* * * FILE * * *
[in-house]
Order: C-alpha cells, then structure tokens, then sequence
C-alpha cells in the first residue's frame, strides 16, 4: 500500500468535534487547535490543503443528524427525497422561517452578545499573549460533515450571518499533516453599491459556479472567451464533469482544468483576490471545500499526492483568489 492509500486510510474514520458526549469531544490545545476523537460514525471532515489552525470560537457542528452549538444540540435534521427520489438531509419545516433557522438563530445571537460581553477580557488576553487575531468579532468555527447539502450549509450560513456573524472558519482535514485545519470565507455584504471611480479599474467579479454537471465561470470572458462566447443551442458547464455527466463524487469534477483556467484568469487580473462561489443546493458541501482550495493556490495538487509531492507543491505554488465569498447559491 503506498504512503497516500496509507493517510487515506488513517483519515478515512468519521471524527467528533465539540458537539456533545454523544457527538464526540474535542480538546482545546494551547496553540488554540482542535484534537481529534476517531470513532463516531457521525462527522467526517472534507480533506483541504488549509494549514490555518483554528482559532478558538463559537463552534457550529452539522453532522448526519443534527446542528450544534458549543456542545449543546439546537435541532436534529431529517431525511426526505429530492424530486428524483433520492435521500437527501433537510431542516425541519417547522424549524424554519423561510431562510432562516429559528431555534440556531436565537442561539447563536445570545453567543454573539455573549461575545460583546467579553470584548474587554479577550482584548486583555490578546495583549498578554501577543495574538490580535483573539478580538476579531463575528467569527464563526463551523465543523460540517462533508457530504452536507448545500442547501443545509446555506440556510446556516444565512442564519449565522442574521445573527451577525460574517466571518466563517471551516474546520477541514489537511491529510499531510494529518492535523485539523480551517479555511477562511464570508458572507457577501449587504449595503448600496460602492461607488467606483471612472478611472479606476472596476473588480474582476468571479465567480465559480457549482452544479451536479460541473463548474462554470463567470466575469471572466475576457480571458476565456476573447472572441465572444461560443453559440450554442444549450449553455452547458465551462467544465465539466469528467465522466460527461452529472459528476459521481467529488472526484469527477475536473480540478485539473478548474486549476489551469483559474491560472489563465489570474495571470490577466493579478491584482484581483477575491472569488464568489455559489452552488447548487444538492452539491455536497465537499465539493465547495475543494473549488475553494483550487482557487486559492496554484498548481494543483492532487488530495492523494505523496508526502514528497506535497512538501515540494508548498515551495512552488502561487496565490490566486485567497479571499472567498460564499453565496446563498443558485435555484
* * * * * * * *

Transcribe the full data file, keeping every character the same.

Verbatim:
[in-house]
Order: C-alpha cells, then structure tokens, then sequence
C-alpha cells in the first residue's frame, strides 16, 4: 500500500468535534487547535490543503443528524427525497422561517452578545499573549460533515450571518499533516453599491459556479472567451464533469482544468483576490471545500499526492483568489 492509500486510510474514520458526549469531544490545545476523537460514525471532515489552525470560537457542528452549538444540540435534521427520489438531509419545516433557522438563530445571537460581553477580557488576553487575531468579532468555527447539502450549509450560513456573524472558519482535514485545519470565507455584504471611480479599474467579479454537471465561470470572458462566447443551442458547464455527466463524487469534477483556467484568469487580473462561489443546493458541501482550495493556490495538487509531492507543491505554488465569498447559491 503506498504512503497516500496509507493517510487515506488513517483519515478515512468519521471524527467528533465539540458537539456533545454523544457527538464526540474535542480538546482545546494551547496553540488554540482542535484534537481529534476517531470513532463516531457521525462527522467526517472534507480533506483541504488549509494549514490555518483554528482559532478558538463559537463552534457550529452539522453532522448526519443534527446542528450544534458549543456542545449543546439546537435541532436534529431529517431525511426526505429530492424530486428524483433520492435521500437527501433537510431542516425541519417547522424549524424554519423561510431562510432562516429559528431555534440556531436565537442561539447563536445570545453567543454573539455573549461575545460583546467579553470584548474587554479577550482584548486583555490578546495583549498578554501577543495574538490580535483573539478580538476579531463575528467569527464563526463551523465543523460540517462533508457530504452536507448545500442547501443545509446555506440556510446556516444565512442564519449565522442574521445573527451577525460574517466571518466563517471551516474546520477541514489537511491529510499531510494529518492535523485539523480551517479555511477562511464570508458572507457577501449587504449595503448600496460602492461607488467606483471612472478611472479606476472596476473588480474582476468571479465567480465559480457549482452544479451536479460541473463548474462554470463567470466575469471572466475576457480571458476565456476573447472572441465572444461560443453559440450554442444549450449553455452547458465551462467544465465539466469528467465522466460527461452529472459528476459521481467529488472526484469527477475536473480540478485539473478548474486549476489551469483559474491560472489563465489570474495571470490577466493579478491584482484581483477575491472569488464568489455559489452552488447548487444538492452539491455536497465537499465539493465547495475543494473549488475553494483550487482557487486559492496554484498548481494543483492532487488530495492523494505523496508526502514528497506535497512538501515540494508548498515551495512552488502561487496565490490566486485567497479571499472567498460564499453565496446563498443558485435555484